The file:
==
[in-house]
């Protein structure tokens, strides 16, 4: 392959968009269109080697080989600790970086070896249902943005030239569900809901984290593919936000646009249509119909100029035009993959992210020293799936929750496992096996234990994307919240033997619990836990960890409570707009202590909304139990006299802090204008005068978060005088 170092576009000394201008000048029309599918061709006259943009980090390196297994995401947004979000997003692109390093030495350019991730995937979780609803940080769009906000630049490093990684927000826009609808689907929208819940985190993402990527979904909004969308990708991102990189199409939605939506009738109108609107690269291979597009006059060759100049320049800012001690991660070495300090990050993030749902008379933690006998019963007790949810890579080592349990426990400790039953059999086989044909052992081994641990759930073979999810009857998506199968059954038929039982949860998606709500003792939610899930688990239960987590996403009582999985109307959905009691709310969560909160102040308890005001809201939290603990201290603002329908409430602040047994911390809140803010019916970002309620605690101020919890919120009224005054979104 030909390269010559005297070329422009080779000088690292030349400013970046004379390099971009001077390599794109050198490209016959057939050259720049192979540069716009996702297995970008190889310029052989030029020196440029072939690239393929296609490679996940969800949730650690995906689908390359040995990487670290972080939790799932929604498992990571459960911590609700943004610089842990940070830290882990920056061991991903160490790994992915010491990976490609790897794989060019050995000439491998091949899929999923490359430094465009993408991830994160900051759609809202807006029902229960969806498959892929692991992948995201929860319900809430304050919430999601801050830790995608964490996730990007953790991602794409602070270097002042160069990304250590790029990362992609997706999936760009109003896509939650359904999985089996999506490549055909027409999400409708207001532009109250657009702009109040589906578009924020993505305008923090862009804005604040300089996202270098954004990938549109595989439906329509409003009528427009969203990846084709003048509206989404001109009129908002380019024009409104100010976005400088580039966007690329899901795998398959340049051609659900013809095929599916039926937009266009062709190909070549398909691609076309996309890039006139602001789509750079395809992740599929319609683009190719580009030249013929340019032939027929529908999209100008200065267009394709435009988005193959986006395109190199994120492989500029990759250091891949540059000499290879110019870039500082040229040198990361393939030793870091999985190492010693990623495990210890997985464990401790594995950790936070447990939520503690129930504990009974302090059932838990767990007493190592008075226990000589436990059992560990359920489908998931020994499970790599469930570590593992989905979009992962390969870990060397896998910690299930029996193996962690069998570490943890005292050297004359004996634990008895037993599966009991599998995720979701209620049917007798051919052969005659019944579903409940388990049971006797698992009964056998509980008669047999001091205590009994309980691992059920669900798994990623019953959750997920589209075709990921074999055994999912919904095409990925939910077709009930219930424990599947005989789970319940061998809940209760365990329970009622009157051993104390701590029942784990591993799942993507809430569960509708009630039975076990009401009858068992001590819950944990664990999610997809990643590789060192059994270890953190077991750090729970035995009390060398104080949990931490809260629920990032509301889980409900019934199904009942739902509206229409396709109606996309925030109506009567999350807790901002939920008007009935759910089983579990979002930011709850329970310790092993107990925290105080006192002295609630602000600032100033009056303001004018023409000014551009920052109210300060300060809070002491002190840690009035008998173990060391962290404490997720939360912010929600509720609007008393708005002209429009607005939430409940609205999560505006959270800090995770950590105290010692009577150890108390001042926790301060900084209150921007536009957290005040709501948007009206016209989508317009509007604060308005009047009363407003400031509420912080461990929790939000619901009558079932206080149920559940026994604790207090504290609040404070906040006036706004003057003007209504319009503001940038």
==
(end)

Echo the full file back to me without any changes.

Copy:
[in-house]
């Protein structure tokens, strides 16, 4: 392959968009269109080697080989600790970086070896249902943005030239569900809901984290593919936000646009249509119909100029035009993959992210020293799936929750496992096996234990994307919240033997619990836990960890409570707009202590909304139990006299802090204008005068978060005088 170092576009000394201008000048029309599918061709006259943009980090390196297994995401947004979000997003692109390093030495350019991730995937979780609803940080769009906000630049490093990684927000826009609808689907929208819940985190993402990527979904909004969308990708991102990189199409939605939506009738109108609107690269291979597009006059060759100049320049800012001690991660070495300090990050993030749902008379933690006998019963007790949810890579080592349990426990400790039953059999086989044909052992081994641990759930073979999810009857998506199968059954038929039982949860998606709500003792939610899930688990239960987590996403009582999985109307959905009691709310969560909160102040308890005001809201939290603990201290603002329908409430602040047994911390809140803010019916970002309620605690101020919890919120009224005054979104 030909390269010559005297070329422009080779000088690292030349400013970046004379390099971009001077390599794109050198490209016959057939050259720049192979540069716009996702297995970008190889310029052989030029020196440029072939690239393929296609490679996940969800949730650690995906689908390359040995990487670290972080939790799932929604498992990571459960911590609700943004610089842990940070830290882990920056061991991903160490790994992915010491990976490609790897794989060019050995000439491998091949899929999923490359430094465009993408991830994160900051759609809202807006029902229960969806498959892929692991992948995201929860319900809430304050919430999601801050830790995608964490996730990007953790991602794409602070270097002042160069990304250590790029990362992609997706999936760009109003896509939650359904999985089996999506490549055909027409999400409708207001532009109250657009702009109040589906578009924020993505305008923090862009804005604040300089996202270098954004990938549109595989439906329509409003009528427009969203990846084709003048509206989404001109009129908002380019024009409104100010976005400088580039966007690329899901795998398959340049051609659900013809095929599916039926937009266009062709190909070549398909691609076309996309890039006139602001789509750079395809992740599929319609683009190719580009030249013929340019032939027929529908999209100008200065267009394709435009988005193959986006395109190199994120492989500029990759250091891949540059000499290879110019870039500082040229040198990361393939030793870091999985190492010693990623495990210890997985464990401790594995950790936070447990939520503690129930504990009974302090059932838990767990007493190592008075226990000589436990059992560990359920489908998931020994499970790599469930570590593992989905979009992962390969870990060397896998910690299930029996193996962690069998570490943890005292050297004359004996634990008895037993599966009991599998995720979701209620049917007798051919052969005659019944579903409940388990049971006797698992009964056998509980008669047999001091205590009994309980691992059920669900798994990623019953959750997920589209075709990921074999055994999912919904095409990925939910077709009930219930424990599947005989789970319940061998809940209760365990329970009622009157051993104390701590029942784990591993799942993507809430569960509708009630039975076990009401009858068992001590819950944990664990999610997809990643590789060192059994270890953190077991750090729970035995009390060398104080949990931490809260629920990032509301889980409900019934199904009942739902509206229409396709109606996309925030109506009567999350807790901002939920008007009935759910089983579990979002930011709850329970310790092993107990925290105080006192002295609630602000600032100033009056303001004018023409000014551009920052109210300060300060809070002491002190840690009035008998173990060391962290404490997720939360912010929600509720609007008393708005002209429009607005939430409940609205999560505006959270800090995770950590105290010692009577150890108390001042926790301060900084209150921007536009957290005040709501948007009206016209989508317009509007604060308005009047009363407003400031509420912080461990929790939000619901009558079932206080149920559940026994604790207090504290609040404070906040006036706004003057003007209504319009503001940038």